By promoting diversity in equity ownership concentration, strengthening female representation on boards, aligning pay with sustainability goals, and implementing strong internal control processes, companies can integrate sustainable practices into their operations, improve their sustainability performance, and attain long-term environmental and societal health. Therefore, this study examined the relationship between ownership concentration and internal control through the sustainability lens, specifically focusing on the moderating effects of female directors and board compensation. Data from a sample of 1,609 A-share listed businesses in Shanghai and Shenzhen between 2012 and 2021 was analyzed. The findings from the fixed effects model revealed the following: ownership concentration negatively affects internal control; the number of female directors positively influences internal control; female directors actively moderate the relationship between ownership concentration and internal control; and board compensation enhances the effectiveness of internal control. These insights provide valuable data for businesses to enhance their internal control systems, appoint key personnel, and advance their sustainability goals. This study suggests that linking board characteristics to corporate internal control can lead to strengthened sustainable objectives. It also incentivizes directors to prioritize and integrate sustainability concerns in their decision-making. Furthermore, by ensuring that compensation reflects sustainability performance, firms can cultivate a sustainability-based culture and drive effective internal controls that support sustainable practices, ultimately contributing to long-term environmental and social well-being.

Equity Ownership Concentration’s Impact on Corporate Internal Control: The Moderating Effects of Female Directors and Board Compensation

Di Vaio, A.
2023-01-01

Abstract

By promoting diversity in equity ownership concentration, strengthening female representation on boards, aligning pay with sustainability goals, and implementing strong internal control processes, companies can integrate sustainable practices into their operations, improve their sustainability performance, and attain long-term environmental and societal health. Therefore, this study examined the relationship between ownership concentration and internal control through the sustainability lens, specifically focusing on the moderating effects of female directors and board compensation. Data from a sample of 1,609 A-share listed businesses in Shanghai and Shenzhen between 2012 and 2021 was analyzed. The findings from the fixed effects model revealed the following: ownership concentration negatively affects internal control; the number of female directors positively influences internal control; female directors actively moderate the relationship between ownership concentration and internal control; and board compensation enhances the effectiveness of internal control. These insights provide valuable data for businesses to enhance their internal control systems, appoint key personnel, and advance their sustainability goals. This study suggests that linking board characteristics to corporate internal control can lead to strengthened sustainable objectives. It also incentivizes directors to prioritize and integrate sustainability concerns in their decision-making. Furthermore, by ensuring that compensation reflects sustainability performance, firms can cultivate a sustainability-based culture and drive effective internal controls that support sustainable practices, ultimately contributing to long-term environmental and social well-being.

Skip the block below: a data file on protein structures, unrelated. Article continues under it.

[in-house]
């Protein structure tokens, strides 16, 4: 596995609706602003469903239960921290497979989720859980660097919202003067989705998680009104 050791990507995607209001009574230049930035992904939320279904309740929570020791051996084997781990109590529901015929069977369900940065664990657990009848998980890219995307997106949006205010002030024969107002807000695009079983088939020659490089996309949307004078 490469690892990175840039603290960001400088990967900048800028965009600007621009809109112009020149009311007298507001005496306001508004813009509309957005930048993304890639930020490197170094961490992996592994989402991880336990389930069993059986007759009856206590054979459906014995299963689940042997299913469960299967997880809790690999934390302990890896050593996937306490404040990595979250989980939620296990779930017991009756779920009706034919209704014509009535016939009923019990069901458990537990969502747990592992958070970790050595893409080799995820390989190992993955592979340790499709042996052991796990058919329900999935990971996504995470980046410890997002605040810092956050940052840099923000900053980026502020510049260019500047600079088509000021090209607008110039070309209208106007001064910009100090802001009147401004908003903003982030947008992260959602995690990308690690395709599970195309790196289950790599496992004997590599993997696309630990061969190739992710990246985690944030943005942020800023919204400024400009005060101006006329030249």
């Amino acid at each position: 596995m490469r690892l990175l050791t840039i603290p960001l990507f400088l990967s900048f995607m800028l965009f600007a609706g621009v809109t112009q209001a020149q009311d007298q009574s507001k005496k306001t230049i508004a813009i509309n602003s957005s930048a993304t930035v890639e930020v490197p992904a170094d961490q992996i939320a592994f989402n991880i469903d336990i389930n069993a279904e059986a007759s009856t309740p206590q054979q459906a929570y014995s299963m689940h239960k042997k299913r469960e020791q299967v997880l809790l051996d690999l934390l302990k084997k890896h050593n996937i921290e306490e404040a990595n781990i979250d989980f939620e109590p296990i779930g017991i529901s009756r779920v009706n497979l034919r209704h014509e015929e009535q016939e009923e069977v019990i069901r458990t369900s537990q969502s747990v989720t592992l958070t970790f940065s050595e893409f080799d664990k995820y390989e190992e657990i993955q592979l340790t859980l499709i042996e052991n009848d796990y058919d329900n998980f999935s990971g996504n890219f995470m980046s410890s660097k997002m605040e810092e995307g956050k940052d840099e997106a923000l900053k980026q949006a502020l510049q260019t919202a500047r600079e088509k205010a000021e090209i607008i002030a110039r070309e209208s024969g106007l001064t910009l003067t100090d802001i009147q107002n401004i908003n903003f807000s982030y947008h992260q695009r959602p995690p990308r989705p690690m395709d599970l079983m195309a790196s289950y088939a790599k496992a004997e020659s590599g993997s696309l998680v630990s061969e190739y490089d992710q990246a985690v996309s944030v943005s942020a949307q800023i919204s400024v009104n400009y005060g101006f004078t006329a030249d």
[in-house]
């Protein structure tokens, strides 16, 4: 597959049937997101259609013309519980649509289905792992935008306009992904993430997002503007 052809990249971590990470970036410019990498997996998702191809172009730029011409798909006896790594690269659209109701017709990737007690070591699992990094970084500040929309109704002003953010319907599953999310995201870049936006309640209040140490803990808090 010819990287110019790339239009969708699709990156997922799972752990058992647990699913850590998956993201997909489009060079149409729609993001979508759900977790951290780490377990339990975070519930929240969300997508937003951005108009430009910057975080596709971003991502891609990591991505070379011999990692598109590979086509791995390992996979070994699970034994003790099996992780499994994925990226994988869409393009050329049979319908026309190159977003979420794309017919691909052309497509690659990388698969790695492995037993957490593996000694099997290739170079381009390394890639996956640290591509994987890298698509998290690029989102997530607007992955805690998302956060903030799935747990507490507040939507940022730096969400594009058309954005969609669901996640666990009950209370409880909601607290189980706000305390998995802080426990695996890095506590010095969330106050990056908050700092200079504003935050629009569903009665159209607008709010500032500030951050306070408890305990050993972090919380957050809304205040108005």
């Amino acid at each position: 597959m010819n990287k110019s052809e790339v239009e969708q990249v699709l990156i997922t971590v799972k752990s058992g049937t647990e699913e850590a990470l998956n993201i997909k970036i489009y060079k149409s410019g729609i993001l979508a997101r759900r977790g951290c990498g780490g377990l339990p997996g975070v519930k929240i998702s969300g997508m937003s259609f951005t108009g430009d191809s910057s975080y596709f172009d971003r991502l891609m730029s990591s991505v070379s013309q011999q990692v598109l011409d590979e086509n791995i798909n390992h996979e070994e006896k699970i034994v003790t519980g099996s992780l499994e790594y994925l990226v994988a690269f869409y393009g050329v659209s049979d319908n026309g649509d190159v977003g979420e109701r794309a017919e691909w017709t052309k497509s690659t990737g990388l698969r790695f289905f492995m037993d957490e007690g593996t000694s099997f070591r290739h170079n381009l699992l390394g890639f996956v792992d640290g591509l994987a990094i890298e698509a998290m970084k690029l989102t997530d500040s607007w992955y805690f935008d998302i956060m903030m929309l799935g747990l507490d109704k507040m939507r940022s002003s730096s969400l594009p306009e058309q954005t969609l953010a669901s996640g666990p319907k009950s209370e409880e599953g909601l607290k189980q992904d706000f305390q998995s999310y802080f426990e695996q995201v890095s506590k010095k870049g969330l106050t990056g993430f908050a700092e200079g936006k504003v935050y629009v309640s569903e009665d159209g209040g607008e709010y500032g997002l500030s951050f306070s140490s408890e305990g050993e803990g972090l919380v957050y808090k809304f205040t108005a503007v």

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Utilizza questo identificativo per citare o creare un link a questo documento: https://hdl.handle.net/11367/121296
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